Thursday, April 09, 2015

Maintenance in the Native Plant Garden: Springtime Editing, Part 1

As I mentioned in my last post, one of the tasks that I find needs to be done each spring is editing.   When you invite animals (especially birds) into your gardens, you are going to get quite a few seeds planted, all of which will be encouraged to grow with a nice dollop of fertilizer.  Many of these will not be plants that you want growing, especially not where they've been planted.

Of course, too, native plants are designed to reproduce on their own...and if they are happy where you've planted them, they may well decide to "go forth and multiply".   Some species are notorious for this, while others reseed or spread only when the conditions are particularly perfect.

So, as the native plant gardener, you can keep things looking relatively tidy simply by removing excess plants once a year - and I find that early spring is the best time to transplant.  Why not take advantage of free plants?!

Personally, I fully understand the need to edit plants out...but I have a terribly hard time actually doing it, especially if I have to discard the plants I remove.  To be truthful, I've gone for years without editing, so my beds tend to get somewhat overgrown at times.  Of course, I like the full, cottage garden look, so this doesn't usually bother me too much, but if you like a more controlled look, editing out is a step that you won't want to skip.

So, on to the actual editing that I'm doing this spring.

Once I got the two areas of my front garden bed appropriately and fully cut back this morning, it was much easier to evaluate what needed to be removed or moved.

The Peach Blossom tulips are planted almost on top of a penstemon, which isn't really a problem as the tulips will die back shortly...but there was also a healthy looking young honeysuckle growing up beside them.  You can see it growing from the base of the plant tag in the photo above.  I DO NOT want a 10' honeysuckle shrub in this location, so that seedling had to go.  Given their invasive nature around here, I don't have any qualms about getting rid of honeysuckle seedlings.  For that reason, I don't like to pass along honeysuckles, either.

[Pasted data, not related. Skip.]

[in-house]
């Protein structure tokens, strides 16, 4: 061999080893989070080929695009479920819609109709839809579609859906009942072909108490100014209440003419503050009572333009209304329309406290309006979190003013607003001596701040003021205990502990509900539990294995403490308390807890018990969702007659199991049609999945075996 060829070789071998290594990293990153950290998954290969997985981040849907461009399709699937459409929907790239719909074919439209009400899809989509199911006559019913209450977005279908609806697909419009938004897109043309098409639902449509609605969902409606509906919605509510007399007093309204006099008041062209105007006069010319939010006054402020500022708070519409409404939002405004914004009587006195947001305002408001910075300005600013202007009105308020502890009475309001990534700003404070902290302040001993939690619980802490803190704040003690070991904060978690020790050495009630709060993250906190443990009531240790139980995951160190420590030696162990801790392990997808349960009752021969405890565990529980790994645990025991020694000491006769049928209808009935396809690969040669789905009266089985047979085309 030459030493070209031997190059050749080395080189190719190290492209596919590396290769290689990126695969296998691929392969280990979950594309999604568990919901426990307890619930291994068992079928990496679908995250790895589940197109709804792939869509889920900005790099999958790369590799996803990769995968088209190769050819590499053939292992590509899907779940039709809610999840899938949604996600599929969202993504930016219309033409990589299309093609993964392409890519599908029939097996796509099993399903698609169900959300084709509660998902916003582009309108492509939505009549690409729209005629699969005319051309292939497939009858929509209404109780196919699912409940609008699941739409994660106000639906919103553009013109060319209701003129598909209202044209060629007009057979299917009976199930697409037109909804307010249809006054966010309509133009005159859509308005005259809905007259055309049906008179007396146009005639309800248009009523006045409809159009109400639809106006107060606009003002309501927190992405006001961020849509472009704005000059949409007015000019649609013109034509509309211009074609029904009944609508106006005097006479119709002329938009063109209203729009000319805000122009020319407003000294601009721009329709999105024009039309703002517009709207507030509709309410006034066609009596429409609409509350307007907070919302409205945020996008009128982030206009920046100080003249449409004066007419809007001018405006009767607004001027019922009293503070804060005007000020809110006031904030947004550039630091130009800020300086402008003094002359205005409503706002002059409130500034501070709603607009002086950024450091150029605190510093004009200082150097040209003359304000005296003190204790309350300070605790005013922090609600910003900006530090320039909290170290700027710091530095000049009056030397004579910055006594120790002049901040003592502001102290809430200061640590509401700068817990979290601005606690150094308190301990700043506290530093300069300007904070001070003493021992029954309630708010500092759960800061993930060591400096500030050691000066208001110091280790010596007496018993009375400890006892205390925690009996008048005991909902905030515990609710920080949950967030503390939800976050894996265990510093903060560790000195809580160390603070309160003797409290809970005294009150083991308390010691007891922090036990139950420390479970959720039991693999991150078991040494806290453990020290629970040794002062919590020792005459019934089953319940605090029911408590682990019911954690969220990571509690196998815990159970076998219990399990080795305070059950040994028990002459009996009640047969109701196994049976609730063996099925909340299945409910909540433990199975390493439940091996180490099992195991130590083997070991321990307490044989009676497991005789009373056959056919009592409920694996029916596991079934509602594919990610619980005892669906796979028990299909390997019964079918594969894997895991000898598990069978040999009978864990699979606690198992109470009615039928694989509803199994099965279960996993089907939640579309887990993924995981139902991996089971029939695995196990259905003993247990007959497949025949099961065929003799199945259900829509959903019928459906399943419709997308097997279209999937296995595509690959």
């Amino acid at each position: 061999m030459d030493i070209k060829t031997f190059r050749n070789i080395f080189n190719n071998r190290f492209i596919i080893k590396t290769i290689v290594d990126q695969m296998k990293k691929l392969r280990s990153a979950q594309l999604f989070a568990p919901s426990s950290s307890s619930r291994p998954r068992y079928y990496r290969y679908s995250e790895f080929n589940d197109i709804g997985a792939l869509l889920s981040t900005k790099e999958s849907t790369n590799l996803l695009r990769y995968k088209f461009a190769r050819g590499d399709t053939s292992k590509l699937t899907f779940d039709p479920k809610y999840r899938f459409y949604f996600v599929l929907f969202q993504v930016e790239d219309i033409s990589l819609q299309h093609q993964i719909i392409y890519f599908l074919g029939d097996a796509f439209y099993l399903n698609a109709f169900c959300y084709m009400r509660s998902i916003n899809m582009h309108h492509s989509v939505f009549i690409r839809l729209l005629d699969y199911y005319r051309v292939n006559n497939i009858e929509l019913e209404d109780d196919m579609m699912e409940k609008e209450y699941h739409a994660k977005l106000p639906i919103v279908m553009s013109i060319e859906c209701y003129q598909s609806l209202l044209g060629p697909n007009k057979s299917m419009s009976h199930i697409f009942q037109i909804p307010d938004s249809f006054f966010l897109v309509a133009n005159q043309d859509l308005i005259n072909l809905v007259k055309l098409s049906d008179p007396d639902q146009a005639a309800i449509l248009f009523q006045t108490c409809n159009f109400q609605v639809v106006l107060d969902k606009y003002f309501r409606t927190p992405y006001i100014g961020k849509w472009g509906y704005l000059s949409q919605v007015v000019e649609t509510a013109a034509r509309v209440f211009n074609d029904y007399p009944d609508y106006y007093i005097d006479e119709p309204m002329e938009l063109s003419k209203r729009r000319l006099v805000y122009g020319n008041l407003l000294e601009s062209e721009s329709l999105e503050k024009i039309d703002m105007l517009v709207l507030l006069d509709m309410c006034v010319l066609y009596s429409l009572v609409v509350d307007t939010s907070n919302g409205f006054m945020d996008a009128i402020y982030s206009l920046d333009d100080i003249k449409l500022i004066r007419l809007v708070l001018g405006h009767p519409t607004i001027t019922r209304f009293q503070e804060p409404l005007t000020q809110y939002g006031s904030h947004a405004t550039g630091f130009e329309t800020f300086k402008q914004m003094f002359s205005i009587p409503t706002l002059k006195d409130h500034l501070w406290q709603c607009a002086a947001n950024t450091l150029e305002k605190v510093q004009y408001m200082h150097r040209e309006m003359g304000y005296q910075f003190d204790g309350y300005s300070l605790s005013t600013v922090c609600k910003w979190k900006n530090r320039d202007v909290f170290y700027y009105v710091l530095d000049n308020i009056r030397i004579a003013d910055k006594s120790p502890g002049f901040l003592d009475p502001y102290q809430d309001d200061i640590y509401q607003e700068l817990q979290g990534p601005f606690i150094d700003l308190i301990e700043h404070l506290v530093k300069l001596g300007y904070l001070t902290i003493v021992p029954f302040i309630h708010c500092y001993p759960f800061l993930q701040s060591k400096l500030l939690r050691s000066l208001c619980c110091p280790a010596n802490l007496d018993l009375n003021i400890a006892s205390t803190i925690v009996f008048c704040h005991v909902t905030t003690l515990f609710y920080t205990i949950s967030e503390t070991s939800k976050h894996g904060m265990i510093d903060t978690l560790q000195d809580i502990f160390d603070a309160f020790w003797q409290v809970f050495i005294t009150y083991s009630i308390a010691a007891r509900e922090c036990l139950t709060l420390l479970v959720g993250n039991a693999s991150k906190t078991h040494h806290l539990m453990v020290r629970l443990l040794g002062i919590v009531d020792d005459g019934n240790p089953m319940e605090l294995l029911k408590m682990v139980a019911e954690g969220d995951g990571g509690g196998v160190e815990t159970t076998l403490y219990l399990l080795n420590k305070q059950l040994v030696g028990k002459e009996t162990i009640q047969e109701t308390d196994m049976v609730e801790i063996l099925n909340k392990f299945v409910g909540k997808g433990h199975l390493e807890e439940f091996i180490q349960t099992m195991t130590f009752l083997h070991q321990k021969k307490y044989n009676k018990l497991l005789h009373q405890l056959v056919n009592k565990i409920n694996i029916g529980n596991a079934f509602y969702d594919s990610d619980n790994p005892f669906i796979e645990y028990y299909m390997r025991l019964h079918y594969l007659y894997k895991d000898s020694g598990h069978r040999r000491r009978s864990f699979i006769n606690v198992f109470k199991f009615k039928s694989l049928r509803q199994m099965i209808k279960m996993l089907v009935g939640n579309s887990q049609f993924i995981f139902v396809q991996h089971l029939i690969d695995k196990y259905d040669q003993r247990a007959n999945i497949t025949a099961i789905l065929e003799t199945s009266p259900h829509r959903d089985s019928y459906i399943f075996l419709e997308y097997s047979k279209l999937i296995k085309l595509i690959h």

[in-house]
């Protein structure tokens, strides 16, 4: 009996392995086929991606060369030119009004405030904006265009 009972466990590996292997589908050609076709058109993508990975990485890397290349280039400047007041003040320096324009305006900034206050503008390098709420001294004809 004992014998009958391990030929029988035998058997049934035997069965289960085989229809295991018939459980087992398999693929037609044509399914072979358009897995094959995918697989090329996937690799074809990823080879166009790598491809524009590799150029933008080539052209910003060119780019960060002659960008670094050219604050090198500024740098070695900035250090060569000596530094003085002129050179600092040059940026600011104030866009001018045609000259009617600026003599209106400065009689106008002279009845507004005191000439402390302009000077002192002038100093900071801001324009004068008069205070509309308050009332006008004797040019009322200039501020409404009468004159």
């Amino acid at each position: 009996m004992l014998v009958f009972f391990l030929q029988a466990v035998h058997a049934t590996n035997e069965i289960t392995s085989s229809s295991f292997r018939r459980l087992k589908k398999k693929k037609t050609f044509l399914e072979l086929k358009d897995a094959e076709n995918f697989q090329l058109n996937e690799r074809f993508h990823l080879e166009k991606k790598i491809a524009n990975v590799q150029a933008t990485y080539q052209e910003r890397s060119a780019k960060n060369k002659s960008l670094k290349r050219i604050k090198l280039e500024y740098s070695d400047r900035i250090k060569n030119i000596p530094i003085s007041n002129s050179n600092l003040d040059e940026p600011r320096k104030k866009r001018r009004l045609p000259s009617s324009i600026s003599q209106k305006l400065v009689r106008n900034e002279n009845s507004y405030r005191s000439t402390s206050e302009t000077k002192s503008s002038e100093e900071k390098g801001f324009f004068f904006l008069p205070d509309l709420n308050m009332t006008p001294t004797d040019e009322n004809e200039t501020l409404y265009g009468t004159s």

For this honeysuckle seedling, a single stab with a dandelion remover to loosen the soil around its roots, followed by a strong yank, removed it, root and all.

In the center of this next photo is an area under the Callery pear that I've not paid much attention to in the past.  If you look carefully, you can see 3 "small," skinny, woody, hackberry saplings.  At the base of the white plant tag there is a clump of green that is actually a cluster of seedlings which includes a honeysuckle and several Callery pears.  There is another biggish honeysuckle seedling to the left of the plant tag, and there are dozens of Callery pear seedlings in the center of this spot, too.  ALL of these baby woody plants had to go, or this will become a thicket in next to no time.

In removing woody seedlings, the sooner you get to them, the better.  That's why an annual sweep is such a good thing.  For the hardy plants that survive on the Plains, the roots will go down deep and strong;  by the time even a year has passed, getting a woody seedling out of the ground is infinitely harder than removing it shortly after it has germinated.  Give one of these plants a couple years' growth and it's going to be hard to remove without utilizing Roundup, probably multiple times.